The anger is killing us, and yet we will not let it go. In the Book of Sirach the author writes: “Wrath and anger are hateful things, but the sinner hugs them tight.” Even though it drains our energy, compromises our effectiveness, and makes us miserable, we continue to feed our anger to make it grow.
Anger is both corrosive and addictive.
As with any metal object left out day after day rusts and ultimately corrodes, so does anger to our souls. We allow anger to build within us and it ultimately will corrode and rot our soul. Worse yet, it is addictive. The more we remain angry, the easier it is to be angry at anything that displeases us. And anger grows more and more, deeper and deeper.
So, what can be done to break this destructive pattern?
We need a new perspective, and Sirach offers us one. He says, “Remember your last days, and set enmity aside.” What would happen to your anger if you were just told you have two weeks to live? Would you call up a person who hurt you or your boss at work and tell them how much you hate them? Would you run out to put a bigger political sign on your lawn? Maybe. But Sirach is betting that you would not.
Sirach is betting that when we realize that we will all die, when we recognize our own mortality, anger can slip away. When we see how few days we have left and how valuable each of those days are, Sirach is betting that we will choose peace over rage, love over hate, and forgiveness over anger. Remembering our own mortality reminds us that we too are sinners, we too have hurt others, we too have been wrong on many occasions. When we remember our mortality, it gives us room to let go of anger, to let go of pride, and discover a way to be patient and kinder with others.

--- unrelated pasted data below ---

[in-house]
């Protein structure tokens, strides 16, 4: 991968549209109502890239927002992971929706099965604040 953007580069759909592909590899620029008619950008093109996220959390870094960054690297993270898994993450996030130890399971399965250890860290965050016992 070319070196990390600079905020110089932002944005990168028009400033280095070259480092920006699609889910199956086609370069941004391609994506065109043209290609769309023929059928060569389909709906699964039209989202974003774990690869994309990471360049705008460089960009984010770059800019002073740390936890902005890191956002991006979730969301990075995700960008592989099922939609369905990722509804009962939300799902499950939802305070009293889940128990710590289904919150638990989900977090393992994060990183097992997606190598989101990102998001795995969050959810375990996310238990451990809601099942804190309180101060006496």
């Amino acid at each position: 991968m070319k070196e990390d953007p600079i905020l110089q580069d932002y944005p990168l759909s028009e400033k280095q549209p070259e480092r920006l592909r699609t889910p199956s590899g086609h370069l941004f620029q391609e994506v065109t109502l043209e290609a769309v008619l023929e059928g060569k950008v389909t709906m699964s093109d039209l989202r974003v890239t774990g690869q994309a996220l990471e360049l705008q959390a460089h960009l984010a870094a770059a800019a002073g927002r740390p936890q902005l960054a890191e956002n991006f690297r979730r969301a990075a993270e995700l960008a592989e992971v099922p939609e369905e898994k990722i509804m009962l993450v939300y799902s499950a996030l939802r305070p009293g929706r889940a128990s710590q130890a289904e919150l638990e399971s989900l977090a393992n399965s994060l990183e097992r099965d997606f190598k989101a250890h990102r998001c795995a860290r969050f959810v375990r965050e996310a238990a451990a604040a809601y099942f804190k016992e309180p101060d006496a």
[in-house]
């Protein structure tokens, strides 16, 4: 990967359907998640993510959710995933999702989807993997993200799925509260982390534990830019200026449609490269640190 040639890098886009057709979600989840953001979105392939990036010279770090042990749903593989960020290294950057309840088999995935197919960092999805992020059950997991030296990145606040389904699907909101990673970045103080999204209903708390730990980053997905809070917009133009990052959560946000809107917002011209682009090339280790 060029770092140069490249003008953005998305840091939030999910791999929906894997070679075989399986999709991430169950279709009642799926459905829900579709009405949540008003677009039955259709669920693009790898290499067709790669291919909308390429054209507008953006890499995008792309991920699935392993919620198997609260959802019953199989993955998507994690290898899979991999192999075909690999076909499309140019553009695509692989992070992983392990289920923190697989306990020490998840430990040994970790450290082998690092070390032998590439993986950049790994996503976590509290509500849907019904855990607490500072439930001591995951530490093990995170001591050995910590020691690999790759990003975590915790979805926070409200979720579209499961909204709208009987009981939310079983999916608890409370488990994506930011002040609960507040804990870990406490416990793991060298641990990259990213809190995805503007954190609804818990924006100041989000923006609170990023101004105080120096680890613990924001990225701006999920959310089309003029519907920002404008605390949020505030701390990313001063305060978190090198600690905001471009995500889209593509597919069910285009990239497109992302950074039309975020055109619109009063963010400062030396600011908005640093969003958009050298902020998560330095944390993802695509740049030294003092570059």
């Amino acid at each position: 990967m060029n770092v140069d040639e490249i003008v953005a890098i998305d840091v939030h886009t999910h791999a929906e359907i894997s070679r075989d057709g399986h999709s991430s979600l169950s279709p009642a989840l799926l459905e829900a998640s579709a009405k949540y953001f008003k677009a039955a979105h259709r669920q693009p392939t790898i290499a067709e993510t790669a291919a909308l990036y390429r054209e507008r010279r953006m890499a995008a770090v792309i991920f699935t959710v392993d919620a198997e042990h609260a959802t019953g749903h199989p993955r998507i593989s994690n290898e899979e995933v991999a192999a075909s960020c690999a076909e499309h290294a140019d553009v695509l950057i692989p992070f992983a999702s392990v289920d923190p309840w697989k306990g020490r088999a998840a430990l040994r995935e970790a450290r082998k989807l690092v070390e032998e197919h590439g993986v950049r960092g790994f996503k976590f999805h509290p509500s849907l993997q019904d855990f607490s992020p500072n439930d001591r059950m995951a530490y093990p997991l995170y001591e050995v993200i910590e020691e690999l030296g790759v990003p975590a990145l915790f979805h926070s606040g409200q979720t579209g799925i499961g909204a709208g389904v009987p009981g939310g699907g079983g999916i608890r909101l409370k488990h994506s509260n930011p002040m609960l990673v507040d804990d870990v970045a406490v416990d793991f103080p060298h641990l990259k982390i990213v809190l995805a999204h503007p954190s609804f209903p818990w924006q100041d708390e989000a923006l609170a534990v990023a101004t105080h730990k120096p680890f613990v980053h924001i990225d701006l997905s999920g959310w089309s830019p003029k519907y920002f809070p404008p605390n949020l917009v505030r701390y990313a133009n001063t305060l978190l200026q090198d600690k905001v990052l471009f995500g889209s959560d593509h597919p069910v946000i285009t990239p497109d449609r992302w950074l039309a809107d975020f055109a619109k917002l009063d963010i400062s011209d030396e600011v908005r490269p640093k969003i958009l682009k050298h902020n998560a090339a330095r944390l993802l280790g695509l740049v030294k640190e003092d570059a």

Prayer of The Day
“Lord Jesus, make me an instrument of your healing love and peace. Give me wisdom and courage to bring your healing love and saving truth to those in need of healing and restoration.”
We who have received much need to give much, knowing that what we give is nothing compared to what we’ve been given. Jesus taught us to pray, “Forgive us our debts (sins) as we have forgiven our debtors,” commenting afterward, that unless we forgive our brothers their sins our heavenly Father will not forgive us ours. Jesus made the same point just as emphatically at the end of the parable: “So will my heavenly Father do to you” — send you into prison until you pay back an unpayable debt — “unless each of you forgives his brother from his heart.” We’re supposed to forgive not just with words, but with a compassionate heart, just like God has forgiven us so many times. If we don’t grasp this lesson, we end up losing the Kingdom that awaits us. Not so much because of the sins we’ve committed but because of our failure to forgive others their sins against us. We won’t receive God’s mercy unless we first share it, not because he doesn’t want to flood us with his merciful love but because our hearts can’t receive it unless they are in turn forgiving others.